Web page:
Anysberg Nature Reserve

Anysberg Nature Reserve

reserve_ab_slide1Anysberg Nature Reserve is situated in the Little Karoo between Ladismith, Laingsburg, Touwsrivier and Montagu, approximately four hours drive from Cape Town

In the heart of the Cape Fold Mountains, the natural abundance of the Anysberg Nature Reserve is situated in the Little Karoo of the Western Cape.

Anysberg is a four-hour drive from the capital city of Cape Town, and is surrounded by the Karoo towns of Montagu, Ladismith, Laingsburg and Touwsrivier. Its idyllic setting have a  spectacular view throughout the reserve.

The Anysberg Nature Reserve was established in 1988. The core aim of this initiative was to protect and promote the karoocycledec2012-28tngamgrowth of the local veld plantation and to reintroduce a number of species that were once commonly found in the area. Eight years later, an additional 10 000 hectares of the neighbouring land was added to the reserve, with a total area of an impressive 44 515 hectares.

The topography of Anysberg is made up of deep gorges, steep mountain faces, rivers and rolling hills. There are three main rivers, which are all tributaries of the Gouritz River; namely the Anys, Touws and Prins. The plantation is made up mainly of exquisite mountain fynbos with its colourful scrubby appeal, and Klein Karoo veld. This means that thorny succulents stand next to proud Proteas and showcase the true beauty of the South African countryside.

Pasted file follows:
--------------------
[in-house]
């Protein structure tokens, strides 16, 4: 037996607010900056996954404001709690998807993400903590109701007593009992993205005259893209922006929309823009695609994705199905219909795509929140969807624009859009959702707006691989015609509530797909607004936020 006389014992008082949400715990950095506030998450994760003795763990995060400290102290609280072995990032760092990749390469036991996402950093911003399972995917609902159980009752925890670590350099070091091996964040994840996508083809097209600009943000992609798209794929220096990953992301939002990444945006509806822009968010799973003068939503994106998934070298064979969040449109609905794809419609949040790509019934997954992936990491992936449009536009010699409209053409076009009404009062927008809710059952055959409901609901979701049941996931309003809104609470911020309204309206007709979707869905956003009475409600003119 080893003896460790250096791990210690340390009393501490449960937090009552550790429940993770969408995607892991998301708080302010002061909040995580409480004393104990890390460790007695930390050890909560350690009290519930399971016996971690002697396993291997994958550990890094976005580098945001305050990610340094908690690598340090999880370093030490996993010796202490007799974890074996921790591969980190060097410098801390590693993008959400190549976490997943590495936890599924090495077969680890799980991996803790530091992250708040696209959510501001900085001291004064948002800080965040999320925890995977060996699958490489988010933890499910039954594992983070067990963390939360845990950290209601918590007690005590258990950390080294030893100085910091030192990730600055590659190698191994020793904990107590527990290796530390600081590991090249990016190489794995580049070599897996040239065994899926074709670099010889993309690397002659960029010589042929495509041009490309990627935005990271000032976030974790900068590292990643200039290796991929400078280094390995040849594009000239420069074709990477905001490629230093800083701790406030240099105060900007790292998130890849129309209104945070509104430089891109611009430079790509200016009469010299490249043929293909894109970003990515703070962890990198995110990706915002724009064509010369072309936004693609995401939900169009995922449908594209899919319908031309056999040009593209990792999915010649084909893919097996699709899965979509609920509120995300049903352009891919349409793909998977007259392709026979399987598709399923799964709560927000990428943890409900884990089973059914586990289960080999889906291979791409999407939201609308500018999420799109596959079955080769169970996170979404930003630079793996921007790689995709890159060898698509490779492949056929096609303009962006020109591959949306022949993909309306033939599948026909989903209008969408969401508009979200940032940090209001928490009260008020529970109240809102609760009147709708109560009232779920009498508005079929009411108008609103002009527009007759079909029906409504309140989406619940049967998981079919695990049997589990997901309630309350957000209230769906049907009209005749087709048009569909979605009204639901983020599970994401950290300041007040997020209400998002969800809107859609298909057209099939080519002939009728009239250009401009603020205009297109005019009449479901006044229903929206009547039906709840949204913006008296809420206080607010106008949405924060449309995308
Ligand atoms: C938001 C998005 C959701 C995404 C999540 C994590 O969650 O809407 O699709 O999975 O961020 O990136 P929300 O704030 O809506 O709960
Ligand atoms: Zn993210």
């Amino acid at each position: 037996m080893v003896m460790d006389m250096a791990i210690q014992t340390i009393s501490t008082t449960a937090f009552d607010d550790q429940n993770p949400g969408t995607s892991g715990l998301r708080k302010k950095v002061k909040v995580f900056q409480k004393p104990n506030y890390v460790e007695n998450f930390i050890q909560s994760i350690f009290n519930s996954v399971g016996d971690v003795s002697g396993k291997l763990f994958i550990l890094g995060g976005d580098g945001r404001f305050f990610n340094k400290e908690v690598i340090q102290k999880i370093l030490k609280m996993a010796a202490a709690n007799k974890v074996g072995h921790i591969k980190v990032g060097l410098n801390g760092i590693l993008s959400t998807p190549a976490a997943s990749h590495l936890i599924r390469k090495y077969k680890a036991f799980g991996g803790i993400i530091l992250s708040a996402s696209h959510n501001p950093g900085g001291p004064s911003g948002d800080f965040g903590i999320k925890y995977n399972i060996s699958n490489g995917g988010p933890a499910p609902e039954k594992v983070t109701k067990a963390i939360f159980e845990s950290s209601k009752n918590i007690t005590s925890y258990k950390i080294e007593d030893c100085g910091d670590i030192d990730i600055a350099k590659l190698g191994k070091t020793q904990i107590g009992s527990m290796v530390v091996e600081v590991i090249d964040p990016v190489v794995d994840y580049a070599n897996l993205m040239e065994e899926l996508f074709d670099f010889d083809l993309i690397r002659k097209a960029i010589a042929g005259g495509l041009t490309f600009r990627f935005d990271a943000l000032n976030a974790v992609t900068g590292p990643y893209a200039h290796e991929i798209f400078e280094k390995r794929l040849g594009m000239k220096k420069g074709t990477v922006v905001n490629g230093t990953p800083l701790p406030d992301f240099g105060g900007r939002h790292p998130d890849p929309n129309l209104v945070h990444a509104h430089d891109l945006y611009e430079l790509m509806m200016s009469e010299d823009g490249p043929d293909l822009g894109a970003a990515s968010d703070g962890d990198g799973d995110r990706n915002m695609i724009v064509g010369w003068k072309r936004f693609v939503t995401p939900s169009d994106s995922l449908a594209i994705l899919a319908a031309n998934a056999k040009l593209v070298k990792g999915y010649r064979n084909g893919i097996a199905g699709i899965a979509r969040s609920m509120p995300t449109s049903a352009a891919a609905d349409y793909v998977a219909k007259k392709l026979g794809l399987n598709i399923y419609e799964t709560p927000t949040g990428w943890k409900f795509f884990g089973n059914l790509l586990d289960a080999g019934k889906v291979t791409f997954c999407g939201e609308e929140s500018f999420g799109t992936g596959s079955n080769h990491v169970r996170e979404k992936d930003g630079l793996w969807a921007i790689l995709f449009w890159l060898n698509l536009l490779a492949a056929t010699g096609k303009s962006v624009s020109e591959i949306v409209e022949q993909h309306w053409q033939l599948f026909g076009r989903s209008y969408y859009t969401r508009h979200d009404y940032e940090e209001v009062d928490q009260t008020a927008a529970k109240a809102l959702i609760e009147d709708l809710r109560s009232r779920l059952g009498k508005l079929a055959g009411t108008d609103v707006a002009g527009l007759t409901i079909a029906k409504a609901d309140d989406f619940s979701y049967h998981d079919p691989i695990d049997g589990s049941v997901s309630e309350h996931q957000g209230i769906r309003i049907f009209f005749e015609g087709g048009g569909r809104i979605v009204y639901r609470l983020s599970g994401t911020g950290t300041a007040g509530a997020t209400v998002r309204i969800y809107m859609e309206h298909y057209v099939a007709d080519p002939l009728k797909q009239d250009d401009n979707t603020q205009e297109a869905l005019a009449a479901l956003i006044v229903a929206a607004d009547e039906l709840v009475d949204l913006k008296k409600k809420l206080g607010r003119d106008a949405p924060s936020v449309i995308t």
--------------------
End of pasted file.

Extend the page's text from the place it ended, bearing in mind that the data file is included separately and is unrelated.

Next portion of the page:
The rich plantation areas mean that the Anysberg Nature Reserve is also the ideal habitat for a number of different wildlife species. These include the duiker, gemsbok, steenbok, red hartebeest, black-backed jackal and caracal.

The leopard is a shy predator that can, on rare occasions be spotted in the mountains. Snakes love the cool crevices that the mountains provide. Common species in and around Anysberg include the boomslang, puff adder, and Cape cobra. There are also about 180 different recorded bird species within the range of the reserve, making this a bird-watcher’s delight.

The mountains and valleys that are now part of the reserve were once home to the local African tribes of the San. These were hunter-gatherers that lived off the produce of the land. They left records of their customs, beliefs and celebrations in the form of rock art, which can still be seen and enjoyed by visitors today. Some of the ruins from these early hunters as well as the farmers that followed them date back to the 18th century.

The Anysberg Nature Reserve is a fantastic spot for hikers who want to explore the landscape without having to stick to formal trails and camps. There is a guided horse trail that takes two days to complete, and offers an overnight camp, as well as a number of cycling trails for mountain bikers.

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